Charm and Prestige Pricing

What prices to use, .95, .99 or .00?

By: THURSD. | 11-12-2019 | 2 min read
Explained Flowers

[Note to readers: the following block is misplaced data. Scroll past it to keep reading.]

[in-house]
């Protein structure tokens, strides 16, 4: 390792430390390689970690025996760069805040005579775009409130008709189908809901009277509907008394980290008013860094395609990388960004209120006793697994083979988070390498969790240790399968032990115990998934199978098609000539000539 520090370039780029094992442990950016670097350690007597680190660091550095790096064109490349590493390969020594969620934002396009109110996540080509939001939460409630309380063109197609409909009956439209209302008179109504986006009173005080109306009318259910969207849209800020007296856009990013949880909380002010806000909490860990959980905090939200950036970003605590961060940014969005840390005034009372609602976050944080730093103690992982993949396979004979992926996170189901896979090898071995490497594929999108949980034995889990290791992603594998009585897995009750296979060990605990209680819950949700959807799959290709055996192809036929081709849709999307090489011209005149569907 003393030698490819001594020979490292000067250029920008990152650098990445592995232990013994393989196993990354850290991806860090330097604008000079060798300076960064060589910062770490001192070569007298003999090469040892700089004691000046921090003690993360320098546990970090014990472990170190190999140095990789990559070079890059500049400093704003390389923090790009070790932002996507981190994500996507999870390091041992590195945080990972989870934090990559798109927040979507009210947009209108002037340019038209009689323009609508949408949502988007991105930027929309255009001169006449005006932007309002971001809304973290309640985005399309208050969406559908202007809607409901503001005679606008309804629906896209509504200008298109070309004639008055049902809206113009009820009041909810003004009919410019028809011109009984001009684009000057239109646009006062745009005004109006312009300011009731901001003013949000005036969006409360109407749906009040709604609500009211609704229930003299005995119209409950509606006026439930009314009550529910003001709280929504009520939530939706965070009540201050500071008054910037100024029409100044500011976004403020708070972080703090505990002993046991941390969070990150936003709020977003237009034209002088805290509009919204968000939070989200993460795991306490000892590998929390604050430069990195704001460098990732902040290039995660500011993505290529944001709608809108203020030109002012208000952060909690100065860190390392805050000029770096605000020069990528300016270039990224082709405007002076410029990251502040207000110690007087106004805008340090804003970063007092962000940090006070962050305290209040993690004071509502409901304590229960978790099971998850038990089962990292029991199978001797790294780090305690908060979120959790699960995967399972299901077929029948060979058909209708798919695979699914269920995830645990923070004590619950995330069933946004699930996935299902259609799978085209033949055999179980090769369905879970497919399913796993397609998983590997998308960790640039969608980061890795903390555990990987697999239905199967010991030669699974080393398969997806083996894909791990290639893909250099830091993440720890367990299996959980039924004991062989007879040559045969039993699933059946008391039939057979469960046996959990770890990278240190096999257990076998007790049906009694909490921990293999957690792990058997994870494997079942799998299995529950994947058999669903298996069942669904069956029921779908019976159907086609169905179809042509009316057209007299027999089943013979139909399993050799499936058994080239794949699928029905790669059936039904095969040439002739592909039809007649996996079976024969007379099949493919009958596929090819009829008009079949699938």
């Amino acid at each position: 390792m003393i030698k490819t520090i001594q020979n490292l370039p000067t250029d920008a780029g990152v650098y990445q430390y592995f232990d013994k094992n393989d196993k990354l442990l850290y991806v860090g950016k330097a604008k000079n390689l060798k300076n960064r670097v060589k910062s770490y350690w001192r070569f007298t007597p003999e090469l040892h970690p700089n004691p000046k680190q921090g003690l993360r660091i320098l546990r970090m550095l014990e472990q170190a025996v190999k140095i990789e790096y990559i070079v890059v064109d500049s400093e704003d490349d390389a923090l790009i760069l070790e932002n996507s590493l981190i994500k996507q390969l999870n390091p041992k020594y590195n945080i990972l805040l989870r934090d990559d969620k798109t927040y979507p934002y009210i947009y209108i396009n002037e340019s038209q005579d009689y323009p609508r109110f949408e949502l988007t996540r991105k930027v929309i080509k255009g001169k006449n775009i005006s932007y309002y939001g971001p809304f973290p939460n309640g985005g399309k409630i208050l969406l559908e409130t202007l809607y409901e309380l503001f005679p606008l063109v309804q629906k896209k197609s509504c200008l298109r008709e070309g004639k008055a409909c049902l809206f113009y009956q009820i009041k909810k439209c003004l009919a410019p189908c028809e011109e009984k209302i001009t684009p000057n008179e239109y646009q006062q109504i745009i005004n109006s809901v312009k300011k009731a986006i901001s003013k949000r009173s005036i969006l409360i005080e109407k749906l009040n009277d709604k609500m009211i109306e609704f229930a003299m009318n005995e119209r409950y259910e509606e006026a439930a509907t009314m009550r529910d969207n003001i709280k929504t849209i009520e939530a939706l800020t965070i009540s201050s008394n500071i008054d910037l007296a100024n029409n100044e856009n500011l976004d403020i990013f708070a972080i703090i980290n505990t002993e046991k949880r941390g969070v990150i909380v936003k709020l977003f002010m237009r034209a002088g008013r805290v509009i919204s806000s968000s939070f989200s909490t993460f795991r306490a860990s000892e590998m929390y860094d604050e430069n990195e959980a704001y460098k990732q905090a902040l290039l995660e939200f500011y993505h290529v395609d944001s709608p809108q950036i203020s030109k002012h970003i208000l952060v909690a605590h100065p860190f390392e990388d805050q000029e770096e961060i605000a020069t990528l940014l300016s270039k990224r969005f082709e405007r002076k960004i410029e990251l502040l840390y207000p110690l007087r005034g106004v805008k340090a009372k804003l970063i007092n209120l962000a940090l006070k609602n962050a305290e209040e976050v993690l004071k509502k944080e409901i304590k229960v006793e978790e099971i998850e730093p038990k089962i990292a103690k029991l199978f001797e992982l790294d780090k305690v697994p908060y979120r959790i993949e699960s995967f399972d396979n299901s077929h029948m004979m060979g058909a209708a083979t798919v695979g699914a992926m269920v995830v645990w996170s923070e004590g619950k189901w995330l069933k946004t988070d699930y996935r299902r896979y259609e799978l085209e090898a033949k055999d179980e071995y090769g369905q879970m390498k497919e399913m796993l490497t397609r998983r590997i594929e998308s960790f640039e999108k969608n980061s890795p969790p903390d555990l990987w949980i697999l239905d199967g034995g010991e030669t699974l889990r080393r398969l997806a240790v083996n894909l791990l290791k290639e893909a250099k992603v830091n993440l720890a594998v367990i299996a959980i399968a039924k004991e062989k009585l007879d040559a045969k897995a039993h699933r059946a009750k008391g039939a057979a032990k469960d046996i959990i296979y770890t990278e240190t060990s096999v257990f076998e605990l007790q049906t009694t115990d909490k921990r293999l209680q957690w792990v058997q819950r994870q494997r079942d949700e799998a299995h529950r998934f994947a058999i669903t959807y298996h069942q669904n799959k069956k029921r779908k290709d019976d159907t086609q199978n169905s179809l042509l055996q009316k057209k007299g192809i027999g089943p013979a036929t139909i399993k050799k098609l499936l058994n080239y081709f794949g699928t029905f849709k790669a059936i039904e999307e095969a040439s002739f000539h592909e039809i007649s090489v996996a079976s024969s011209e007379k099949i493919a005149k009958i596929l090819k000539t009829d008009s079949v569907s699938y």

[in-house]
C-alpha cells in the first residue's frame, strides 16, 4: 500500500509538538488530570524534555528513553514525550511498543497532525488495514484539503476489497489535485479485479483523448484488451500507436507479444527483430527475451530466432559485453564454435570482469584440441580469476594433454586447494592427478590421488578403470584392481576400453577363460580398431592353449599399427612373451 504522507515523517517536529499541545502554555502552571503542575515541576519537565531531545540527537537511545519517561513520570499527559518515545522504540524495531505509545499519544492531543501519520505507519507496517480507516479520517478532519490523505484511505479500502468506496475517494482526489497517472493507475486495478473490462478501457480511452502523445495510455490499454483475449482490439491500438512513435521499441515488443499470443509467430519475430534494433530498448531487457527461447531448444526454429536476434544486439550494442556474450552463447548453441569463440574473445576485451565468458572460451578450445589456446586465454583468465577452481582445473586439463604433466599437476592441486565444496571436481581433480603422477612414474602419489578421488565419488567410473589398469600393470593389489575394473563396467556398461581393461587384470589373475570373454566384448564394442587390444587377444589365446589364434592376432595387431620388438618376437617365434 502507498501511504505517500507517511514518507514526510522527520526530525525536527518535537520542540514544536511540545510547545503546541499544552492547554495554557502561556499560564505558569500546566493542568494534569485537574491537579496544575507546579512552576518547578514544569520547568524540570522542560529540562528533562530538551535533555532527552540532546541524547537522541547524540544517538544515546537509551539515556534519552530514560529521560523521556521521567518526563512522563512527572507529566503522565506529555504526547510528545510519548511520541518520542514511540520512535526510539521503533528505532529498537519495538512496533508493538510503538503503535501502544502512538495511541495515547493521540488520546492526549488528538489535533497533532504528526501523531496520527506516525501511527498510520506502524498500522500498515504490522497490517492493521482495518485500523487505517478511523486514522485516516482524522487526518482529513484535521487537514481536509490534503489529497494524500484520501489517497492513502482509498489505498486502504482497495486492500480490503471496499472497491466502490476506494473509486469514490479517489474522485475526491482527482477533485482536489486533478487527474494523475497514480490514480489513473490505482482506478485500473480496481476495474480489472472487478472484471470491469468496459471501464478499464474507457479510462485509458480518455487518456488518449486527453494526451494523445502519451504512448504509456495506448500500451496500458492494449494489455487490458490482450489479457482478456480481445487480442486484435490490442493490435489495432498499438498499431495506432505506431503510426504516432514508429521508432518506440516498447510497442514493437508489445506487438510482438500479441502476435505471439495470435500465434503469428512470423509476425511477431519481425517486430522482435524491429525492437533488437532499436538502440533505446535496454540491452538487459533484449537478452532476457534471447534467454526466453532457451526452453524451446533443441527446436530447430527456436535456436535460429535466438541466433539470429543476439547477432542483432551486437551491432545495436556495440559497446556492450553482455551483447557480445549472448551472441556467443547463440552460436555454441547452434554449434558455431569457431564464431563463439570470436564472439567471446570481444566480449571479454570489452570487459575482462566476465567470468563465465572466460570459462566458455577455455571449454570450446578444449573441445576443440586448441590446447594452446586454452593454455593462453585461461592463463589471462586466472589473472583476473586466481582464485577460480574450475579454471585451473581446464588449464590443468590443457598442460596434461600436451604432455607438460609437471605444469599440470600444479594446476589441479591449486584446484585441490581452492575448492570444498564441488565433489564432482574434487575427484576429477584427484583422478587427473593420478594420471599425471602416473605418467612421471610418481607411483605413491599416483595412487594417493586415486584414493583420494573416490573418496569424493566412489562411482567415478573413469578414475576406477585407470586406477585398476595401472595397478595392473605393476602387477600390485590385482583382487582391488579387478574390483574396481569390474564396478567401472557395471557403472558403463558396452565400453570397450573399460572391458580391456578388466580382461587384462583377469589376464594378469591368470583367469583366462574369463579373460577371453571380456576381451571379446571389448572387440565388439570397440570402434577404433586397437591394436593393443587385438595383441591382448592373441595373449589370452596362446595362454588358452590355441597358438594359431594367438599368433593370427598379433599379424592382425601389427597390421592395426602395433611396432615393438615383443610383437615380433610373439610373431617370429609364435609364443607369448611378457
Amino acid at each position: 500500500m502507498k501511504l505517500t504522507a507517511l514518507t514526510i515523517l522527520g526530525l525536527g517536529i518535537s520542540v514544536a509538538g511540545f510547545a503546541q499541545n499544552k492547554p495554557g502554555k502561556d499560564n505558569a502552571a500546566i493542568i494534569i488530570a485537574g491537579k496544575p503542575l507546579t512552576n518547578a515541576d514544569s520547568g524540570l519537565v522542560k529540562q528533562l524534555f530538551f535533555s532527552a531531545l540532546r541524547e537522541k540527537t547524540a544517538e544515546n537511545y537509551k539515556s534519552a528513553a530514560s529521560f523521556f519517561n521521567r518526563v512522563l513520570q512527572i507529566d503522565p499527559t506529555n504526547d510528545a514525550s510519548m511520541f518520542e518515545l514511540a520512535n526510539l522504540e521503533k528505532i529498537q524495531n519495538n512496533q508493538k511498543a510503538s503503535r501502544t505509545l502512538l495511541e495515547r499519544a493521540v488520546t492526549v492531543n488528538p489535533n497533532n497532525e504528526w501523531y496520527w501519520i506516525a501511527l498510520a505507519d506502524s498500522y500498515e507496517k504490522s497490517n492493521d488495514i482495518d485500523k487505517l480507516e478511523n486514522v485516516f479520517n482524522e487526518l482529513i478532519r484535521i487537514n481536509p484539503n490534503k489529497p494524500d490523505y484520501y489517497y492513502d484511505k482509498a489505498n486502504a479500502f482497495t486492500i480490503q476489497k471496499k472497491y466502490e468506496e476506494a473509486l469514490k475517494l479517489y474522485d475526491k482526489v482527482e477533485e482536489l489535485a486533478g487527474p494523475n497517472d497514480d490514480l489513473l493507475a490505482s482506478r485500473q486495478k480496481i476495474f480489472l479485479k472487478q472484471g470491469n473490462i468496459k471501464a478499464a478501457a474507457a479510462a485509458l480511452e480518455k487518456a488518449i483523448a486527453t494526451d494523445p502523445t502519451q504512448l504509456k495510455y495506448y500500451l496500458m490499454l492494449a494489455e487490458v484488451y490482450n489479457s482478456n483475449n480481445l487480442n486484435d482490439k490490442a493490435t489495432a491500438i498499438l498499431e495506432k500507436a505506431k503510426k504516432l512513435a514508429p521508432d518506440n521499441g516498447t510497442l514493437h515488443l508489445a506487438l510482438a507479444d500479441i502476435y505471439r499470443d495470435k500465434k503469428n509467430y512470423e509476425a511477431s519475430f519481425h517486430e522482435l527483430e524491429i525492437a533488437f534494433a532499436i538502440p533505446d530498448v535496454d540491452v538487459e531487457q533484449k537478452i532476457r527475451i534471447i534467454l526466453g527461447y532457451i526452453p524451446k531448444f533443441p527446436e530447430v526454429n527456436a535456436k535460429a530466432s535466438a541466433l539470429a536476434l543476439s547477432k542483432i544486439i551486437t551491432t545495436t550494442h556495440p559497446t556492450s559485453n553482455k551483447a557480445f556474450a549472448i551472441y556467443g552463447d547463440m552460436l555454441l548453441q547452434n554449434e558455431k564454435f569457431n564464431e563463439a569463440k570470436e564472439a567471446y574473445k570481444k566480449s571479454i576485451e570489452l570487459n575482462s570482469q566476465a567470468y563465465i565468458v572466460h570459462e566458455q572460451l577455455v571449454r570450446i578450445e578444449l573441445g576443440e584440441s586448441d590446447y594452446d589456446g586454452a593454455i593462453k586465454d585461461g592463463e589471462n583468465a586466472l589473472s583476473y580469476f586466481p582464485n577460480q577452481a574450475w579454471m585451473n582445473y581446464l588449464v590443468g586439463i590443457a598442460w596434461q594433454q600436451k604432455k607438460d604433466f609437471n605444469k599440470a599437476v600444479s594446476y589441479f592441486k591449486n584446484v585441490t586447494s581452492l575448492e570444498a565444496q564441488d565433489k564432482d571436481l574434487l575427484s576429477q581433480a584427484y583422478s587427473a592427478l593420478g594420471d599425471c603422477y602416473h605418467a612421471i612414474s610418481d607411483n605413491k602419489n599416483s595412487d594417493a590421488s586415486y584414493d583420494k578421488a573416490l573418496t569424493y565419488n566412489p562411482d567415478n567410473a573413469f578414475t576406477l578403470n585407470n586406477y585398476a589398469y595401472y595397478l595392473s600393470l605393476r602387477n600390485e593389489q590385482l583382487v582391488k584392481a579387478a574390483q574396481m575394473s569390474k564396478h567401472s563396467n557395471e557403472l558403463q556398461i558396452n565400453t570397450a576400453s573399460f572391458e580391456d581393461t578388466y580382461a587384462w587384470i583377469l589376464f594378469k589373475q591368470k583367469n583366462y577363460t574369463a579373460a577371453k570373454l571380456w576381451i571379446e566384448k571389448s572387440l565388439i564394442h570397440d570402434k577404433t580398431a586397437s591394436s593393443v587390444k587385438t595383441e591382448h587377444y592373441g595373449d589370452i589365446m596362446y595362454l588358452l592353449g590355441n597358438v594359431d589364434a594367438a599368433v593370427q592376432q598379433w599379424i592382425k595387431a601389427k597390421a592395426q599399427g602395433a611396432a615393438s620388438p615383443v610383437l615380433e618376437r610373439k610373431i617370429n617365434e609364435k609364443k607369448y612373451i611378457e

Have you ever been in a shop where they have all their charm and prestige Pricing prices ending in £xx.95? Do you even do it in your business? Some people think it projects a feeling of higher quality for the whole shop. But is this really the case? Well, there must be something to it, after all, everything in Gap is priced at .95… On the other hand, lots of other shops put their prices at .99. That means they’re getting an extra 4p for every single item they sell, and we all know the saying, “look after the pennies and the pounds will take care of themselves”. Small Biz Assist Article On Thursd Then you have somewhere like Harrods where they’ve just done away with the pence altogether and sell everything at whole pounds prices. So what’s going on? They can’t all be right, because they’re doing different things… Well it turns out there are a couple of different psychological strategies being employed here. Firstly, for the .95 vs .99 debate, it turns out (from research carried out in 2005) that taking a penny off is mostly only useful if you’re reducing the left-hand digit in the price (e.g. £30.00 to £29.99), and it’s called ‘Charm Pricing’. Changing £34 to £33.99 is of more limited use in encouraging customers to think of the design as cheaper. The best and most useful examples of charm pricing are when you manage to reduce the number of digits on the left of the decimal point (i.e. from £100 to £99.99 or £10 to £9.99). Small Biz Assist Shop Article On Thursd The other psychological trick is the one Harrods is employing of doing away with the pence altogether. This is known as ‘Prestige Pricing’, and this is when the shop is subconsciously sending you a message that they are more upmarket. The theory is, if you are worried about the pence, maybe this isn’t the shop for you. Also, in fact, when using whole pounds pricing, don’t write the price as £50.00, but put £50 instead. This is another psychological trick to making the price appear lower, thereby mixing both the exclusivity and value aspects into the same price. Either way, there doesn’t seem to be much strength behind .95 pricing. It doesn’t fit with either charm or prestige pricing, so you really are just losing 4p for every item you sell. Time to get the price labels out…



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